KC's cultural strengths get media attention once in a while but I doubt it will become a media darling with high growth that comes with it. 10%-15% growth is fine and given the 'Kansas' connotation that is a turnoff for many, KC wont attract excessively image conscious people who are all show with no substance. KC is doing OK attracting actual creators, not the wannabees and 'trendy consumers' who follow. In that sense KC's cultural growth is not a trend and likely won't become one... it's a slower, sustainable, manageable increase w/out the cultural deadbeat squatters.
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Old 01-05-2012, 08:37 AM
 
2,816 posts, read 5,393,509 times
Reputation: 3758
Maybe a wildcard due to high crime, proneness to natural disasters, etc, but i would go with New Orleans.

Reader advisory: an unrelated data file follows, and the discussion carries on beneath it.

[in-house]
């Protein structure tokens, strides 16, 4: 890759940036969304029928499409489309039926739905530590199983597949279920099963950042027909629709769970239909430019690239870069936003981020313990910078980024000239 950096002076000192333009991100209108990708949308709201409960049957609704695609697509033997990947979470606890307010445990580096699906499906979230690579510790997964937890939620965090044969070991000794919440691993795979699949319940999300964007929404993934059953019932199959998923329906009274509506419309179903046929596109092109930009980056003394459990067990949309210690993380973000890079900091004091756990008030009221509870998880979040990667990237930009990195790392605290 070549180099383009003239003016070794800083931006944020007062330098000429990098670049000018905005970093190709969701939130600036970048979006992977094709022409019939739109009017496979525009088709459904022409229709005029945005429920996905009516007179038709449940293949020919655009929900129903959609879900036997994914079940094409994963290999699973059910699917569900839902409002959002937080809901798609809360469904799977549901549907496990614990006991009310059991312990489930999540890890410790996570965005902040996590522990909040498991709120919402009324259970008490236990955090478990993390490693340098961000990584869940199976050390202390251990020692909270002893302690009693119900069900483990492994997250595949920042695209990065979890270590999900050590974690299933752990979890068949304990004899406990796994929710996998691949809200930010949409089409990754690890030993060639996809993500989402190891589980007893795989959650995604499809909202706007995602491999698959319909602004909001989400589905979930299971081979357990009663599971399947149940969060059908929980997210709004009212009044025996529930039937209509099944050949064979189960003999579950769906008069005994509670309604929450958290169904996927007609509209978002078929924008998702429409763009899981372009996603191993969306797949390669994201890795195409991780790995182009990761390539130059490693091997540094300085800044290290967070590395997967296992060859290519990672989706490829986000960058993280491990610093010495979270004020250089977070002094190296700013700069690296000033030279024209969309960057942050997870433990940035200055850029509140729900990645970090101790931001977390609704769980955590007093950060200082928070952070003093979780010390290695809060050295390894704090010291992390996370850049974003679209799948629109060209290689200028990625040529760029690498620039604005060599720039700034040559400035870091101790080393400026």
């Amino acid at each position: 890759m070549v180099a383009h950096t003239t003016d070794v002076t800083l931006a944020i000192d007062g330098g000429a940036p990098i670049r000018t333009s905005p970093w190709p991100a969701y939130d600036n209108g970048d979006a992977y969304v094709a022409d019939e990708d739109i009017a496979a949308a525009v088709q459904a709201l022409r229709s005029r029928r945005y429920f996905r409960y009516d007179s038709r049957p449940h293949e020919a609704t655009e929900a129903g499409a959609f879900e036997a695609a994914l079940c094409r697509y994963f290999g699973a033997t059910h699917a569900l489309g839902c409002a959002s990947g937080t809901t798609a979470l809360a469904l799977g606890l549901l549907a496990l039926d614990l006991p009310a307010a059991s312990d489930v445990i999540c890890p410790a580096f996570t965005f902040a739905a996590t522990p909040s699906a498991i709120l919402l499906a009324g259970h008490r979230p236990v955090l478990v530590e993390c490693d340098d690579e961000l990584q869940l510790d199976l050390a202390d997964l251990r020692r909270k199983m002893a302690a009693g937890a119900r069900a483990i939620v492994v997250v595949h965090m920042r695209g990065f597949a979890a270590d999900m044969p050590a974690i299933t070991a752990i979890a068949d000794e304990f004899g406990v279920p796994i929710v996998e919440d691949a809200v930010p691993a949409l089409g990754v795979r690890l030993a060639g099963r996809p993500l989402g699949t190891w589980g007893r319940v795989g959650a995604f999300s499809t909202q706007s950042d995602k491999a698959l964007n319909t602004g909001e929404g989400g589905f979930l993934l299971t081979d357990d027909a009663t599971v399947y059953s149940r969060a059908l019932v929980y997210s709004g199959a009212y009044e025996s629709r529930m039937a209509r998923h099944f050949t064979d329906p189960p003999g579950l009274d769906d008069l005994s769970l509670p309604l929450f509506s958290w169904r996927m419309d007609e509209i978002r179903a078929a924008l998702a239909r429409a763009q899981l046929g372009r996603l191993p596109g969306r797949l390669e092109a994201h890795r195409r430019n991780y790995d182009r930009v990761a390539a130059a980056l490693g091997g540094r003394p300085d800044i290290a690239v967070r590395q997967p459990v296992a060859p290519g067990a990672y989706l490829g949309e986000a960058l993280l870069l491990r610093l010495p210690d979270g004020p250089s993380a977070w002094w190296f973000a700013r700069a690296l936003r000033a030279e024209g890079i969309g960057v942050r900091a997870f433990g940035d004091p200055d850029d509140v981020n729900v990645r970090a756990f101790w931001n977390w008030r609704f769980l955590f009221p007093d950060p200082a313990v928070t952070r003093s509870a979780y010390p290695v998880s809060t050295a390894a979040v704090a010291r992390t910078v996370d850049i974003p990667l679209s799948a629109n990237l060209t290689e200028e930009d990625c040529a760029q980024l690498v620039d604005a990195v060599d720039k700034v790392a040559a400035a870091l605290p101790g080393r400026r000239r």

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Old 01-05-2012, 10:45 AM
 
Location: Nashville, TN (USA)
802 posts, read 1,741,184 times
Reputation: 950
Quote:
Originally Posted by Smtchll View Post
I'm not sure if it is the most liberal city in TN, Memphis has that reputation, but it could be either one. But I agree, most people I know who actually live in Nashville aren't big into country. They're more hipster. That's why I also said earlier in the thread that I think Nashville will be the next trendy city. People who live there want it to be trendy and urban, not country. I think it's mostly out of towners who make Nashville a "country city"